The Need for Speed & Color

Speed was the most commonly described effect of Twitter on the political reporting process. It even out-paced frenetic radio news reporters. "I thought working in radio [that] I knew what 'instant' meant, but that's been completely redefined now that I've covered the spill via Twitter," Bourke observed.

The Age's political correspondent, Mischa Schubert, agreed that Twitter-speed was a factor in the #spill coverage.

"It accelerated the pace of coverage, that's for sure," she said. "Where once a lot of details would have been hoarded for the next day's newspapers, color that wouldn't hold was broadcast instantly in tweets and on [media organizations'] websites."

The benefits of value-adding tweets with "color" was also highlighted by others. "If you took a straw poll on which journalists were the most popular -- and this was debated by Twitter users -- journalists breaking news with a mix of color and telling observation were always in the top three," Maiden said. "Users aren't that interested in someone who just tweets a couple of lines from a doorstop or the Senate debates."

But some political news reporters are "coloring" outside the lines on Twitter. Australian Associated Press's (AAP) Sandra O'Malley said opinion and commentary are seeping into news reporters' tweets.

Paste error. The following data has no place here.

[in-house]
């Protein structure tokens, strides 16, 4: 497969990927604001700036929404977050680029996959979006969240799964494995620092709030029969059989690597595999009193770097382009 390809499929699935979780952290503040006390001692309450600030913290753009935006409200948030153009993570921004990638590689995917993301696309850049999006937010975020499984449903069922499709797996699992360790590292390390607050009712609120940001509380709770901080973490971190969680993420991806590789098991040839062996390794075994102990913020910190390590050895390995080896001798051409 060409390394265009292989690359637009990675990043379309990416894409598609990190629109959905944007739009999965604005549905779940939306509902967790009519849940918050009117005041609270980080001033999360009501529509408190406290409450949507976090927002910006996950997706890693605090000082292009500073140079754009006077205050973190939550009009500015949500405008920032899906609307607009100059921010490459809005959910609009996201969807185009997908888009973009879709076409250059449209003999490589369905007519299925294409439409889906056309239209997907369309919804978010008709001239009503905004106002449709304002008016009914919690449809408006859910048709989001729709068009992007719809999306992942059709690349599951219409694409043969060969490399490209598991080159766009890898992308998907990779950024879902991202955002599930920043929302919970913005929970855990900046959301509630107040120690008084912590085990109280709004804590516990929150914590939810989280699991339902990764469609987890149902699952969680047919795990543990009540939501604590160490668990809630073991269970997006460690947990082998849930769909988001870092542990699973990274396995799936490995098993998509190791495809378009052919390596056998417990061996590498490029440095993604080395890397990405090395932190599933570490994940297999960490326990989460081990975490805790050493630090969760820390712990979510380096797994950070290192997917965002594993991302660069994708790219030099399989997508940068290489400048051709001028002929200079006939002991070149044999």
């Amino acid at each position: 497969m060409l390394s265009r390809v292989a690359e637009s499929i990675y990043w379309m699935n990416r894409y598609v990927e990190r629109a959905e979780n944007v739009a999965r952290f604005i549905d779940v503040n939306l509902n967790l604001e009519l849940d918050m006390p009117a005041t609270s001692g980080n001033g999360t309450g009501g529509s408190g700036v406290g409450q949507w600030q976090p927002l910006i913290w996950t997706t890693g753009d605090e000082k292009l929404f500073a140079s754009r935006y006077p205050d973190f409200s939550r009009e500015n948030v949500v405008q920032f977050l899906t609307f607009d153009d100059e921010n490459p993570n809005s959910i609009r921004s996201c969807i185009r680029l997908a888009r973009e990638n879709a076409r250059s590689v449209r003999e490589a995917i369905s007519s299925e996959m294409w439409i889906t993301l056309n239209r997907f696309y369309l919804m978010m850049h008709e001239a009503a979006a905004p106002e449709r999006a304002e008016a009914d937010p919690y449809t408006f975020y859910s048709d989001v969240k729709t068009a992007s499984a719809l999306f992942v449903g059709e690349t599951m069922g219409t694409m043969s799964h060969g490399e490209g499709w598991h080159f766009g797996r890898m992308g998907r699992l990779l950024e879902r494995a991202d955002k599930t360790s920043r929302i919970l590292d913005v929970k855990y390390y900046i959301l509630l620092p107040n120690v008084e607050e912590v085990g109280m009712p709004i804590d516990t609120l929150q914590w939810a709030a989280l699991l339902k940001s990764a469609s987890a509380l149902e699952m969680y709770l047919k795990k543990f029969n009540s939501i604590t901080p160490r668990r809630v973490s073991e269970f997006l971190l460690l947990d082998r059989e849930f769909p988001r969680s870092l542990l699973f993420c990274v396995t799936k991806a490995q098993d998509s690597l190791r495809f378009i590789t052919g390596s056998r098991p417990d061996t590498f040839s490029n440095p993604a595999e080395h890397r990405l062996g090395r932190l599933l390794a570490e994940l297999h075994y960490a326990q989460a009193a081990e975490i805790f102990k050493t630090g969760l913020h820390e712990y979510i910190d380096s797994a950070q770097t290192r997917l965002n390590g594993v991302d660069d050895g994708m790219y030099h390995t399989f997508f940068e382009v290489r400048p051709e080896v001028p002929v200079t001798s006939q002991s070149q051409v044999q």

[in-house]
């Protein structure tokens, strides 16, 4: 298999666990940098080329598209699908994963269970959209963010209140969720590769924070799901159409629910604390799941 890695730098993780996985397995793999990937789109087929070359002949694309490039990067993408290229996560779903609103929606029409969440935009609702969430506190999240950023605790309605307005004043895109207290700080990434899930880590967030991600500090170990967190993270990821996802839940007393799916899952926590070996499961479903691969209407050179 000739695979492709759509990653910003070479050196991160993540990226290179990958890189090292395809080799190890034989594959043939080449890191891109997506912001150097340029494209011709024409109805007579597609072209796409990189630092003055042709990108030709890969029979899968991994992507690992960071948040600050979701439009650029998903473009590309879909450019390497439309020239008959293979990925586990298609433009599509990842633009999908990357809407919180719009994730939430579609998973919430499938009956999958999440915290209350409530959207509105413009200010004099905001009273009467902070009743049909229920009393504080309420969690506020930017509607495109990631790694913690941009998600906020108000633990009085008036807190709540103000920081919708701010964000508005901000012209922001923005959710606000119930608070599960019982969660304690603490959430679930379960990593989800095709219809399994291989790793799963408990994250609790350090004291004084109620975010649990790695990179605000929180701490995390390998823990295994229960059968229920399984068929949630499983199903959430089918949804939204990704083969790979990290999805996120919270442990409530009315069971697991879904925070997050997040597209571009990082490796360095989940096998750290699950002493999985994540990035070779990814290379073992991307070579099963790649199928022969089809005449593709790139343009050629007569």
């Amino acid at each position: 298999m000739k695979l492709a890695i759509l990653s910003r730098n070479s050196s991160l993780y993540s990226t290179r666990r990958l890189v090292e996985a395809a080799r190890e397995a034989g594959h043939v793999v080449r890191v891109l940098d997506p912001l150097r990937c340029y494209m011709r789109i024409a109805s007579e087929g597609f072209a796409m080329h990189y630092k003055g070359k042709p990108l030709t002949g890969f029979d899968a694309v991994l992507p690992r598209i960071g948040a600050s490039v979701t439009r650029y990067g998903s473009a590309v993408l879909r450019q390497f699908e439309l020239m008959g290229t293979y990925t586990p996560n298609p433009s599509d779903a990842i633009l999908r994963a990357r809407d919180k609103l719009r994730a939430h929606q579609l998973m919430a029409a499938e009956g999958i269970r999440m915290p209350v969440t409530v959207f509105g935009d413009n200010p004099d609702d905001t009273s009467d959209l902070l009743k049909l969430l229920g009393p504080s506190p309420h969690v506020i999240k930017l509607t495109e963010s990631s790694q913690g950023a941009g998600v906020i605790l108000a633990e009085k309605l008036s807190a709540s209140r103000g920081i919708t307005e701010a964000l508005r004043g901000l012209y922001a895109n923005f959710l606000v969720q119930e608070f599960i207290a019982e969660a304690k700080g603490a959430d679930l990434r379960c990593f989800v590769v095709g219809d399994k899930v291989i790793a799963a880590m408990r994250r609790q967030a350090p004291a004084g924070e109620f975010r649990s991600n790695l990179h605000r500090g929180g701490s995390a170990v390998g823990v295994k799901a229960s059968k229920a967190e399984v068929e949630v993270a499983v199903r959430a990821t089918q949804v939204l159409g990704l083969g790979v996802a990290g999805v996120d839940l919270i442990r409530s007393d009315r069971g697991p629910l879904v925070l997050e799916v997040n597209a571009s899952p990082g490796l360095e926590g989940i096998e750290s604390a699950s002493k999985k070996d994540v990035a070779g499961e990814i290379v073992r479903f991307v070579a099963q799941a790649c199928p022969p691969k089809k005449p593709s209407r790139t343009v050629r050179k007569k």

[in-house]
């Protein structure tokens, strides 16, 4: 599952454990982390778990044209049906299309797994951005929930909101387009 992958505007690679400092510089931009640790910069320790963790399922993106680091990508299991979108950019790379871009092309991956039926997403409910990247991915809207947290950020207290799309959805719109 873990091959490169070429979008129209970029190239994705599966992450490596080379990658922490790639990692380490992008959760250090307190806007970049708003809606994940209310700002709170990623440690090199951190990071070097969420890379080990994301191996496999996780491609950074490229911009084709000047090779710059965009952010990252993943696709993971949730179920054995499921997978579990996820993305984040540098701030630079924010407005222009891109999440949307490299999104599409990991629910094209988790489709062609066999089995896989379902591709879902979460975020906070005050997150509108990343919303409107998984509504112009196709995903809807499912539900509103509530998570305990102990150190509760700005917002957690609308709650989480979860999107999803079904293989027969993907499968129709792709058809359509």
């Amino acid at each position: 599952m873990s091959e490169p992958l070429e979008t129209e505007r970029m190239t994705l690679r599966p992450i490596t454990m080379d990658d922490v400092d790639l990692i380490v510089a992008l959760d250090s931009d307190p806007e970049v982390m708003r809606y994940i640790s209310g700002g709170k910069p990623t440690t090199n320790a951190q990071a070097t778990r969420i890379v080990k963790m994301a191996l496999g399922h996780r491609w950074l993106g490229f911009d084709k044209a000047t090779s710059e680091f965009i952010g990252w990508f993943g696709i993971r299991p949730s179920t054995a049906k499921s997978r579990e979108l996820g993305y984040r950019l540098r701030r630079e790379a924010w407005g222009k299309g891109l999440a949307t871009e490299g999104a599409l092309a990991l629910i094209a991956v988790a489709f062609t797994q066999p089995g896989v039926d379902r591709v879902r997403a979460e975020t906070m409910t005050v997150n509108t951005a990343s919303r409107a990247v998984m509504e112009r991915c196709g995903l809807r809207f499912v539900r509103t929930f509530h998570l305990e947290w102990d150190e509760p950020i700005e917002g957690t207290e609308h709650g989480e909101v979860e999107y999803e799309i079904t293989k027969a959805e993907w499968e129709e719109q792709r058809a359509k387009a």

sandra.jpg"There was...much more opining on the political players than during 'normal,' straight reporting," O'Malley said of the #spill coverage. She highlighted the impact of the clash of the personal and the professional in the space, and the challenge it poses to traditional journalistic values like objectivity, as I've previously reported.

However, Lyndal Curtis, the chief political correspondent of ABC Radio's current affairs programs, said the act of tweeting political news hasn't altered her reporting habits, such as an unbending commitment to fact-checking; but she's pleased to have "another audience to speak to," and she acknowledges the humanizing effect of tweeting.

"It allows me some more latitude to be a person, and an outlet for some humor," she said. The amusement value of Twitter -- and Press Gallery journalists' tendency to merge satire and reportage in the interests of entertaining one another and their new, individual audiences -- was mentioned by several of the interviewees.

The need for even greater multi-tasking by journalists in the age of the real-time web was also noted.

"One observation that amazed me was watching a few people -- @sarahwiley8 @latikambourke @bennpackham -- standing at doorstops with their digital recorder in one hand and single-handedly tweeting with the other!" O'Malley said.